- Heat detector
A heat detector is a device that responds to changes in
ambient temperature. Typically, if the ambient temperature rises above a predetermined thresholdan alarm signal is triggered. In the case of sprinkler systems, water will be released to extinguish the fire.
Heat detectors can also be further broken down into two main classifications of activation, "rate-of-rise" and "fixed." The most sophisticated units are activated by both conditions.
Rate-of-rise heat detectors
Rate-of-rise (ROR) heat detectors react to the sudden change or rise in ambient temperature from a normal
baselinecondition. Any sudden temperature increase that matches the predetermined alarm criteria will cause an alarm. This type of heat detector can react to a lower threshold condition than would be possible if the threshold were fixed. A typical alarm may sound when the rate of temperature rise exceeds 12° to 15°F (6.7° to 8.3°C) per minute.
Fixed temperature heat detectors
This type of detector reacts when the ambient temperature reaches a fixed point. The most common fixed temperature point is 136.4°F (58°C). Recent technological developments have enabled the perfection of detectors that activate at a temperature of 117°F (47°C), providing increased time to escape.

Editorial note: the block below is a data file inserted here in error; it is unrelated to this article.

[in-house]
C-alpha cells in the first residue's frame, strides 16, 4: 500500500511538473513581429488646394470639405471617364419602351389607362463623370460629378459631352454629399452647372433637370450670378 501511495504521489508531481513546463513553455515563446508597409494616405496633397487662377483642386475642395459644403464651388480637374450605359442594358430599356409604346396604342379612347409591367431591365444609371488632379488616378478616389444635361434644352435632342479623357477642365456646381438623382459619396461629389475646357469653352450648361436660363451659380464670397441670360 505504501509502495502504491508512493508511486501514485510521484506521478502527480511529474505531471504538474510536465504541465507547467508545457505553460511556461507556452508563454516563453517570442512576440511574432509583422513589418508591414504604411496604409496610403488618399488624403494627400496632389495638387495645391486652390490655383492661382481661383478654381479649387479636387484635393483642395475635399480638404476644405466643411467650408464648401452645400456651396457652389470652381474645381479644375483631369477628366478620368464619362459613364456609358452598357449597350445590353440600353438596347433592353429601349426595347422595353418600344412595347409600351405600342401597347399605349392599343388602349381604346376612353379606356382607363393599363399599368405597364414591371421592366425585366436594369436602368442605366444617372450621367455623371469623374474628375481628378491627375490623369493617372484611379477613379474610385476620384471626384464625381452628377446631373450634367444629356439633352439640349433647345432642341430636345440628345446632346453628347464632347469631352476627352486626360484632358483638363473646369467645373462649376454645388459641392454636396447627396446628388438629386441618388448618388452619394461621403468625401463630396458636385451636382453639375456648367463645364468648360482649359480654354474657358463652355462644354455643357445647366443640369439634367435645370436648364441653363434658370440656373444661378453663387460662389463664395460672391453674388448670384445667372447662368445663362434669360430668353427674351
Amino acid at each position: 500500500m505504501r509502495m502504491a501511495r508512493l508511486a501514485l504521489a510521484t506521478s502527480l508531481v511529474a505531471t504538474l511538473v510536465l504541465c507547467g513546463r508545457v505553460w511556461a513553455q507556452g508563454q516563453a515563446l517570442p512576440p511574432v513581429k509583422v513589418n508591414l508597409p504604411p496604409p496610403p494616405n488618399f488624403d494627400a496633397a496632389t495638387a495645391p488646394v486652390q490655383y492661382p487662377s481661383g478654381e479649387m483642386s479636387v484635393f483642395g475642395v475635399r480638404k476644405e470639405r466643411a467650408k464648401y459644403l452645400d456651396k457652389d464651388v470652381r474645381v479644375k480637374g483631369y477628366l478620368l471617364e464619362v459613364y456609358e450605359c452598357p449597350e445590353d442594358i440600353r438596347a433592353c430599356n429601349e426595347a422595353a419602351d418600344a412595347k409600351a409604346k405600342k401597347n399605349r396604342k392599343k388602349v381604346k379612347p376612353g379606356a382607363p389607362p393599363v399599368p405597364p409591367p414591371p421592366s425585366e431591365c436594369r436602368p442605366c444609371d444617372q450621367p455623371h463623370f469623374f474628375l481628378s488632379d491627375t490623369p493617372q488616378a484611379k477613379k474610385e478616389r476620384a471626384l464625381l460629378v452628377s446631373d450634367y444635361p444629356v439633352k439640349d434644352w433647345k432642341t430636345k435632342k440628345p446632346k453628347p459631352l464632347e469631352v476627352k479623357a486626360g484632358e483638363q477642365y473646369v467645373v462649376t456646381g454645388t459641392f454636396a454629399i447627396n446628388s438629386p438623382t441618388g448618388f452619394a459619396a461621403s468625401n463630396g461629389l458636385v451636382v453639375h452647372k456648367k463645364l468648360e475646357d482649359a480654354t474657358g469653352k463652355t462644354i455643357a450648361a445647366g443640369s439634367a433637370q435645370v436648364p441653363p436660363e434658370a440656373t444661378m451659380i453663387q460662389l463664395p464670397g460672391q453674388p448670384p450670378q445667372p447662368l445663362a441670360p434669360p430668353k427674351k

Heat detector selection
Heat detectors are not meant to replace
smoke detectorsin the bedrooms or in the hallway outside of the bedrooms. A heat detector will nonetheless notify of a fire in a kitchen or utility area (i.e., laundry room, garage, or attic), where smoke detectors should not be installed. This will allow extra time to evacuate the building or to put out the fire if possible.
Mechanical heat detectors are independent fire warning stations that - unlike smoke detectors - can be installed in any area of a home. Portability, ease of installation, and excellent performance and reliability make this a good choice for residential fire protection when combined with the required smoke detectors. Because the detectors are not interconnected, heat activation identifies the location of the fire, facilitating evacuation from the home.
Each type of heat detector has its advantages, and it cannot be said that one type of heat detector should always be used instead of another. If you were to place a rate-of-rise heat detector above a large, closed oven, then every time the door is opened a nuisance alarm could be generated due to the sudden heat transient. In this circumstance the fixed threshold detector would probably be best. If a room filled with highly combustible materials is protected with a fixed heat detector then a fast-flaming fire could exceed the alarm threshold due to thermal lag. In that case the rate-of-rise heat detector may be preferred.
Aspirated smoke detector
Carbon monoxide detector
Manual call pointor Break glass alarm
Gaseous fire suppression
Automatic fire suppression
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